Helping a Child Handle Grief
Grief in childhood
The loss of a friend, a sibling or a parent in childhood can be very difficult for everyone involved. In childhood, grief can manifest differently depending on the child’s developmental level.
- A preschooler may demonstrate regressive behaviors (baby talk or decreased verbalization) and increased anxiety.
- An elementary aged child may demonstrate decreased academic performance, attention/concentration difficulties, irritability or aggression, sleep disturbance or appetite disturbance (eating more or less than normal), guilt, anxiety and repeated telling of the event.
- A middle school or high school youth may show decreased academic performance, attention or concentration difficulties, engagement in high risk behaviors such as substance abuse, difficulties with peers, nightmares, flashbacks or depression.
Grief with chronic illness
In the case of a chronic illness, a child may witness the deterioration and ultimate death of a loved one. This is called anticipatory grief, and it can come in four phases:
- Extreme concern for the dying person
- Preparing for the death
- Adjusting to the changes caused by the death
There can be different methods to help a child through these stages:
In narrative therapy, you help the child tell their own story about their experiences. The child then considers two choices to end a story and have them choose the one that represents an adaptive way to deal with her or her feelings.
If the child is unable to tell a story, you can use play therapy, using stuffed animal to personify people and feelings.
Bibliotherapy is reading a book that deals with life and the end of life. Charlotte’s Web by E.B. White and The Last Lecture by Randy Pausch are both books that can help to engage a child in a discussion about anticipatory grief.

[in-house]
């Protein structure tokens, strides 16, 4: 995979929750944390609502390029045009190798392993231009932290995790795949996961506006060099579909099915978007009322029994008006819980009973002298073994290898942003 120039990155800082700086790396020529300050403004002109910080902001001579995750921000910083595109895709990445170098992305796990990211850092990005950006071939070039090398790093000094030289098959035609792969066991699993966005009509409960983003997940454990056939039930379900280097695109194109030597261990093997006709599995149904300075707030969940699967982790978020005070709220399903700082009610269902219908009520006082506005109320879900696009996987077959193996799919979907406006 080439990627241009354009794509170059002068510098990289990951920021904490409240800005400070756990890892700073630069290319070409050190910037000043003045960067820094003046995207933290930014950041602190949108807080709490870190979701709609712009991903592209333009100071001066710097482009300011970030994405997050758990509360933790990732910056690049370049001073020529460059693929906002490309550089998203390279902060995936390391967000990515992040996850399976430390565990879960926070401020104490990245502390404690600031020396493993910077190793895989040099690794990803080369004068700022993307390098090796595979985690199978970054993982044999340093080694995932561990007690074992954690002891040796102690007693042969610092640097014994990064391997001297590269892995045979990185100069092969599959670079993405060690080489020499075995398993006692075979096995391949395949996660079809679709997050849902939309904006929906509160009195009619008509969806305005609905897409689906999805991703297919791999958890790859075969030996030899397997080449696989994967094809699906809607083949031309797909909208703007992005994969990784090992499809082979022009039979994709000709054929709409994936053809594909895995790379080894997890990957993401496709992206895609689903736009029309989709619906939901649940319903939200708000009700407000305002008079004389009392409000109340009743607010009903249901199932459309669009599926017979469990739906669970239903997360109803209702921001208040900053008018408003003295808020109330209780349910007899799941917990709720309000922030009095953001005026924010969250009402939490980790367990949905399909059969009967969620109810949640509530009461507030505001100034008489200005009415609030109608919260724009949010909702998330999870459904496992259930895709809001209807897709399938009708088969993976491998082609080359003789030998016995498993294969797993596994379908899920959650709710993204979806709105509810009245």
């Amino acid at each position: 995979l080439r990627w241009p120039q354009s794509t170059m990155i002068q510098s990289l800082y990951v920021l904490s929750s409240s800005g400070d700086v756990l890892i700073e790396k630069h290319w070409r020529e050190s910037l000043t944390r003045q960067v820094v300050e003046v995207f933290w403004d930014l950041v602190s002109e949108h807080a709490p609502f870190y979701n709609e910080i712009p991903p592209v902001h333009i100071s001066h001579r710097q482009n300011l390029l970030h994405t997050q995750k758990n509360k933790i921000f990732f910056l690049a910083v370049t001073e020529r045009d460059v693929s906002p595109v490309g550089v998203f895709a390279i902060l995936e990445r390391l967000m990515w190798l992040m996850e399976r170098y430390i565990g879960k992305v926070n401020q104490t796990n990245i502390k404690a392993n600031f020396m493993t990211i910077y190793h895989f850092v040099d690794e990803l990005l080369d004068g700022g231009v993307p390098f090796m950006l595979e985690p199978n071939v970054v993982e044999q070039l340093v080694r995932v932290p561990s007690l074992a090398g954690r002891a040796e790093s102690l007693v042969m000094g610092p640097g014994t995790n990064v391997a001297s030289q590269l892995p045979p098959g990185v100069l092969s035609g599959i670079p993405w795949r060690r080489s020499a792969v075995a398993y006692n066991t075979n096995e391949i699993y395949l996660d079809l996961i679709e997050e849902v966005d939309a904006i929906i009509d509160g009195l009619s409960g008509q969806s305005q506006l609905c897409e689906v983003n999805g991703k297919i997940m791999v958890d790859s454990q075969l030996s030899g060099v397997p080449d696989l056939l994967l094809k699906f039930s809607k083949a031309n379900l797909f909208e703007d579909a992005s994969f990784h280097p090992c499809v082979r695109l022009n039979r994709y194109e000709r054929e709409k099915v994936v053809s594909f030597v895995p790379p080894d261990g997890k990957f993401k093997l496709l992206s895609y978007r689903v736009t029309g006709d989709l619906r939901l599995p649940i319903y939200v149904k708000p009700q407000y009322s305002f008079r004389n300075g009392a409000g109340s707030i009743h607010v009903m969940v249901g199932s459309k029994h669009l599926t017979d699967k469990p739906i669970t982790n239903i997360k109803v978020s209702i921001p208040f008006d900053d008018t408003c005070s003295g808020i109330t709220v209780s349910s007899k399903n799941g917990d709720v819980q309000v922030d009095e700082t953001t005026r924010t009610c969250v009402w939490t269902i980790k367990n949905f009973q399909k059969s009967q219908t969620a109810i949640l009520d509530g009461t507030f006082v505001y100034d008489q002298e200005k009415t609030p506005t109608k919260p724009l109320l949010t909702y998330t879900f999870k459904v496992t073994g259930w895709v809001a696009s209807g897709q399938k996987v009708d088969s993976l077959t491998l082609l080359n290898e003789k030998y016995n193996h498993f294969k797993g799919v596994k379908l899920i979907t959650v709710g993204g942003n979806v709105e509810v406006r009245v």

When death comes suddenly
Not all death is anticipated. Sudden loss of a loved one can be very difficult as well.
There are four phases of grief associated with sudden loss:
- Shock and numbness (stunned, difficulty thinking clearly)
- Yearning and searching (restless, angry, guilty, bewildered)
- Disorientation and disorganization
- Reorganization and resoution (acceptance)
Looking to community resources for specialized support groups that include others dealing with similar loss can be helpful.
No matter whether the loss is sudden or anticipated, the most important thing you can do is listen. Be available to listen to your child.
You can also help your child grieve by giving them a voice. Would they like to be involved with the funeral service? What role would they like to play? A child who is frightened about attending a funeral should not be forced to go. Children should be allowed to express their feelings about loss and grief in their own way.
There are many ways to honor a loved one without attending the funeral:
- Lighting a candle
- Saying a prayer
- Making a scrapbook
- Reviewing photographs
- Telling stories
Loss of a pet
Whether a goldfish, a pet frog or a dog a child has known his whole life, the death of a pet can be very difficult as well.
Tell your child (no matter the age) about the death and then take a minute. Ask the child what he thinks death means before moving on. Children often need a small amount of information initially. They process the information and then come back later to ask questions.
Express your own grief and reassure the child that many different feelings are okay. A child may feel sad, angry or guilty. Allow your child to express his feelings verbally or through crayons and drawing.
Kids are literal. If you say that Rover went to sleep, your child may fear bedtime.
Hiding a death from a child can cause increased anxiety and anger. Children are capable of understanding that life must end for all living things. Support their grief and acknowledge their feelings.
When grief becomes more
There are many signs your child may be having serious problems with grief:
- An extended period of depression in which a child loses interest in daily activities
- Inability to sleep, loss of appetite, or a prolonged fear of being alone
- Acting much younger, or showing developmental regression for an extended period of time
- Repeated statements of wanting to join the dead person
- Withdrawal from friends
- A sharp drop in academic performance or refusal to attend school
All are signs to discuss with a pediatrician to get additional help with the grieving process.
Talk with your child and let your child know that you are available to listen to his/her feelings. If you feel that your child is having a difficult time with grief, talk to your Methodist Physicians Clinic pediatrician about different community resources or counselors that may be available.